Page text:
dropped four investors at the airport after showing them around his lab. As
they were chatting, he told them he believed his research into monoclonal
antibodies could be the future of disease diagnosis. He revealed that he and
his assistant, Howard
Birndorf, hoped to begin making the antibodies commercially for hepatitis
Not too long after,
the San Franciscan venture capitalists gave the pair $300,000 to begin work on
the antibodies, and subsequently, Hybritech and San
Diego’s multi-billion-dollar biotech industry was born.
By the early 80s,
the San Diego area was steeped with complementary firms – patent attorneys,
venture capitalists, and PR companies – who were steadfast in supporting
entrepreneurial start-ups heading toward medical breakthroughs.
In that same time
period, Hybritech went public and commercialised a series of diagnostic kits,
including those for anaemia, allergies, and different forms of cancer. By 1985,
the business had developed its legacy product:
the very first antibody for prostate cancer, which was market-approved just a
After going to
market, the PSA
test received recognition for being the most accurate way to monitor the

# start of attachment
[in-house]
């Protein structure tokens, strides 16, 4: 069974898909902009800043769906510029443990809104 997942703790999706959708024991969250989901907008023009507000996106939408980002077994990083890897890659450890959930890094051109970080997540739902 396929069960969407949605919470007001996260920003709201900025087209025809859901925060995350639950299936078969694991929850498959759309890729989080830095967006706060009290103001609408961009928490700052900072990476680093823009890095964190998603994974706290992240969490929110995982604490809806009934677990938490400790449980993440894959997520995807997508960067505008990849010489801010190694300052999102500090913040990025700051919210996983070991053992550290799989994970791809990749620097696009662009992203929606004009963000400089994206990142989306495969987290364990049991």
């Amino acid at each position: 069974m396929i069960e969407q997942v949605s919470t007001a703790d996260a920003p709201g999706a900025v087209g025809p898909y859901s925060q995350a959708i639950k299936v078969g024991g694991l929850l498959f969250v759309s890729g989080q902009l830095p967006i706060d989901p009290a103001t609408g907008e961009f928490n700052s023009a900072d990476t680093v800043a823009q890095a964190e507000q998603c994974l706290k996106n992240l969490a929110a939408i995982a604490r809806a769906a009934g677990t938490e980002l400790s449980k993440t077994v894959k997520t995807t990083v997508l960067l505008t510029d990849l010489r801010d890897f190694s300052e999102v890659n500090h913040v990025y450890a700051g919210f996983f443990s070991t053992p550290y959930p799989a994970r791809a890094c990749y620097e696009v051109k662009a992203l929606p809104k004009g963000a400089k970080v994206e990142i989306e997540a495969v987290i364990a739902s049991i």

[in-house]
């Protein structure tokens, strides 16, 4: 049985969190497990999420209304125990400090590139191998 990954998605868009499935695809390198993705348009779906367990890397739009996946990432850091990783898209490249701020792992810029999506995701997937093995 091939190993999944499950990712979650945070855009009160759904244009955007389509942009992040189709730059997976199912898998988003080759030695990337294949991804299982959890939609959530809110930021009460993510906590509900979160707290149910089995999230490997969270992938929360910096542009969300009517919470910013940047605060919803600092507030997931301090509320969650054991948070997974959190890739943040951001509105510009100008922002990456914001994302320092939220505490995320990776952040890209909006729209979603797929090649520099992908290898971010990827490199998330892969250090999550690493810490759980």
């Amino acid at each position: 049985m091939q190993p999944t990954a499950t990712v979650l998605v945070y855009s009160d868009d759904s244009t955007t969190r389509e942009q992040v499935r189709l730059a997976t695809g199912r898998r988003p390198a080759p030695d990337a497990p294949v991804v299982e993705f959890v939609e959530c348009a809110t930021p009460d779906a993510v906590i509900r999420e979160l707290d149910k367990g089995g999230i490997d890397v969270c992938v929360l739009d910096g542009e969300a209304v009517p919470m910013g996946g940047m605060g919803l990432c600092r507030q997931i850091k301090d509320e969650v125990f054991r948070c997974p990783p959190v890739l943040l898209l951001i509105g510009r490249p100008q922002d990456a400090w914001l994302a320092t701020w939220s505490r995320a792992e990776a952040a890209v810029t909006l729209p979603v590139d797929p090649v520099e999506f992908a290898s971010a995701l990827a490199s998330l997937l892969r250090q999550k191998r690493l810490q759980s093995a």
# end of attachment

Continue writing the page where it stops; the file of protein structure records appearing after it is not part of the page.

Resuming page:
disease, which continues to be the second biggest cancer killer among men. The
test measures the blood for prostate-specific antigen, a protein that increases
in parallel with the disease.
The same year the
PSA test went to market, the infamous pharmaceutical giant, Eli Lilly, bought Hybritech for a staggering
$400 million, which in turn, produced a league of San Diego biotech
millionaires. And yes, it was, in fact, Hybritech’s success that ignited an
explosion of venture capitalist funding companies in the San Diego area.
It’s worth noting
here that many of Hybritech’s founders and early employees who thrived under
the company’s entrepreneurial spirit chose not to work for the much more
corporate Eli Lilly. Instead, those who left went on to create or nurture other
Life Sciences companies, including one of San Diego’s biggest biotech success stories,
Idec (now part of Biogen).
In fact, today, a
quarter of San Diego’s Life Sciences organisations have roots that can be